There's another version ofgoing on in China right now.
Search giant Baidu is taking its former driverless chief's self-driving tech startup to court over claims that the man stole its technology, Chinese media reported Friday. The accused man, Wang Jing, said the allegations are baseless.
self-driving cars on the road . After CEO Robin Li admitted at Baidu's AI conference that he was penalised for testing a driverless car on the road in Beijing, he announced the company has brought its plans forward to 2018.companies have collaborated with Baidu on named "Apollo," which aims to put
But the race to put self-driving cars on the road first is a fierce one, and in China alone, Baidu battles rivals such as Didi Chuxing (the company that forced Uber out of China), which raised $52 million in investments from the likes of Nvidia since it was founded in April.in Silicon Valley to develop "AI-based security and intelligent driving technologies." Jingchi, which at present is headquartered in the US, shouldn't be underestimated either, having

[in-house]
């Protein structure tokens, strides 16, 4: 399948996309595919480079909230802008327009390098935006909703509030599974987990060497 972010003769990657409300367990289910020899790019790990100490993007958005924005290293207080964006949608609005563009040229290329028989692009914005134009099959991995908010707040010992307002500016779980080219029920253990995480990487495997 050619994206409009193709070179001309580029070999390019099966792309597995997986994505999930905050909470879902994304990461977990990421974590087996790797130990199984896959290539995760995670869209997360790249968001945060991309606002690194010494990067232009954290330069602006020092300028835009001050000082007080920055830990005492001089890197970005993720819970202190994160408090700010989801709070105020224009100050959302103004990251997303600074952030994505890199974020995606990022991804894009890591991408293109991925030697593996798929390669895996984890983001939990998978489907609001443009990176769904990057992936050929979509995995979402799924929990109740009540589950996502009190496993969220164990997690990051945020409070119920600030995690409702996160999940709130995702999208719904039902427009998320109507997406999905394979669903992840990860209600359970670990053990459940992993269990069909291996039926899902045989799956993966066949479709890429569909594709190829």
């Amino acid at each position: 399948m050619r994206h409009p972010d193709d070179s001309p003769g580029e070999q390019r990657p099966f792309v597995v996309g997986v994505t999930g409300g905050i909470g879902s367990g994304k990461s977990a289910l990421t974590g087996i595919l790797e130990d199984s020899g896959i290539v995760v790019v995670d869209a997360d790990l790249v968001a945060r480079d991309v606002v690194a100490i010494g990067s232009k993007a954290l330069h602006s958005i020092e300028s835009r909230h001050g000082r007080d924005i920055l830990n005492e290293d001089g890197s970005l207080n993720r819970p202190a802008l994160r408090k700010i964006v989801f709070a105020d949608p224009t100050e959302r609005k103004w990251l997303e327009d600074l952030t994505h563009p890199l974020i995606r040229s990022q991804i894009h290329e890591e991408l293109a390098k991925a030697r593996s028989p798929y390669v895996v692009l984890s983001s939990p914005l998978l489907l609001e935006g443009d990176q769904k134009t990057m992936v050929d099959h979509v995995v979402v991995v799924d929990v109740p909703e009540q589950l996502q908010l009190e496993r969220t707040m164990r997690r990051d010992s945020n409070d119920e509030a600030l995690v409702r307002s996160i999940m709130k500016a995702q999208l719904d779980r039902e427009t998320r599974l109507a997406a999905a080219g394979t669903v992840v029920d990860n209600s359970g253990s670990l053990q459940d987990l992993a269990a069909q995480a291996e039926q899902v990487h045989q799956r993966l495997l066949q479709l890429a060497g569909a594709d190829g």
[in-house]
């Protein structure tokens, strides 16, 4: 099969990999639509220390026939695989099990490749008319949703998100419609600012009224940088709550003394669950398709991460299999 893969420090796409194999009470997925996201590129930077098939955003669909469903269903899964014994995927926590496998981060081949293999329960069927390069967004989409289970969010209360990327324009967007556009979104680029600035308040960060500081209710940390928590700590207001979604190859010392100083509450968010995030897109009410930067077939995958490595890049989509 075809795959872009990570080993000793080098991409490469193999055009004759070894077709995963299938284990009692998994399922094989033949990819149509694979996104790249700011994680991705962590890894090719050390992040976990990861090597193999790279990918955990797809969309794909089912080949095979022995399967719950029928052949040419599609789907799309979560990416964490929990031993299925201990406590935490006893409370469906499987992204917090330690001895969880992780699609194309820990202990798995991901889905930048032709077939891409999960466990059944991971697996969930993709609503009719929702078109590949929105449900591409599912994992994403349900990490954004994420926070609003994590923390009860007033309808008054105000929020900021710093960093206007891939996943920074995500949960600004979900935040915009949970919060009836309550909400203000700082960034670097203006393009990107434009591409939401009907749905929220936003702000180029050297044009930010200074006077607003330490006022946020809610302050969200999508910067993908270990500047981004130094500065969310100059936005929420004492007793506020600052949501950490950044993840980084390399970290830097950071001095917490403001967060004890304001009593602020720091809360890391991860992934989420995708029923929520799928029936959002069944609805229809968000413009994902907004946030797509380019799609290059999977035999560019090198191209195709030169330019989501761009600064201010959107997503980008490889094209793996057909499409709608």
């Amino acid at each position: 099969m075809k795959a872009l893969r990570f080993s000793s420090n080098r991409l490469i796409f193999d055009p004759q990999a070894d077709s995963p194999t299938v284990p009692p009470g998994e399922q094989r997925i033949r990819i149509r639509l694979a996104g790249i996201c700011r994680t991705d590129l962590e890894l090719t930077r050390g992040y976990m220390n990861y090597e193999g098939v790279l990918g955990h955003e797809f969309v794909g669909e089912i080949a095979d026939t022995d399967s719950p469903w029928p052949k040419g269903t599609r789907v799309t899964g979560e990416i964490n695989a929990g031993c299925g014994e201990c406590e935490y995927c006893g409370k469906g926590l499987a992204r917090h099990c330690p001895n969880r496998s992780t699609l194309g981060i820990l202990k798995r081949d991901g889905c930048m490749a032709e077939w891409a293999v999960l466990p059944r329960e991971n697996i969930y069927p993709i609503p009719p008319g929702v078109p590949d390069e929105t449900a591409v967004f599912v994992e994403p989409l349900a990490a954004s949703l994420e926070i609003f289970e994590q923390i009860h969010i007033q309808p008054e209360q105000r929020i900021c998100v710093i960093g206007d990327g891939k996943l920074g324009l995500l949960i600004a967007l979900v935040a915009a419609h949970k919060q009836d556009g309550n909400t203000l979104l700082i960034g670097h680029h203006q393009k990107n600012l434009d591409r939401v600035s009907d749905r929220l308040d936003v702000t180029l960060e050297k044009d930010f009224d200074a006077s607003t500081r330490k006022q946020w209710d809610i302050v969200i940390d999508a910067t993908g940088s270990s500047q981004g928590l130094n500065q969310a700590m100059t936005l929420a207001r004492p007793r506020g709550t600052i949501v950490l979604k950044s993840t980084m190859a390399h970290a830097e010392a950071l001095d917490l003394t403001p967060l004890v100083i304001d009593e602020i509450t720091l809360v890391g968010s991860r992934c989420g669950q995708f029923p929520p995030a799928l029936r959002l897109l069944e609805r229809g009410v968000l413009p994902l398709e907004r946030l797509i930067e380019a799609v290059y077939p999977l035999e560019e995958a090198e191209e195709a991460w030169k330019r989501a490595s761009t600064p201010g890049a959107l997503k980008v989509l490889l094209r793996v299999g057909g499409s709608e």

Baidu seeks 50 million yuan (or about $7.6 million) and legal costs in compensation. It wants the startup, called Jingchi Inc, to quit using the alleged stolen technology. Baidu also claims Wang breached contractual agreements and poached its technical staff for Jingchi, which also hired former employees from Facebook and Google.
CNET has reached out to Baidu and Jingchi for a comment.
It's Complicated: This is dating in the age of apps. Having fun yet?
Tech Enabled: CNET chronicles tech's role in providing new kinds of accessibility.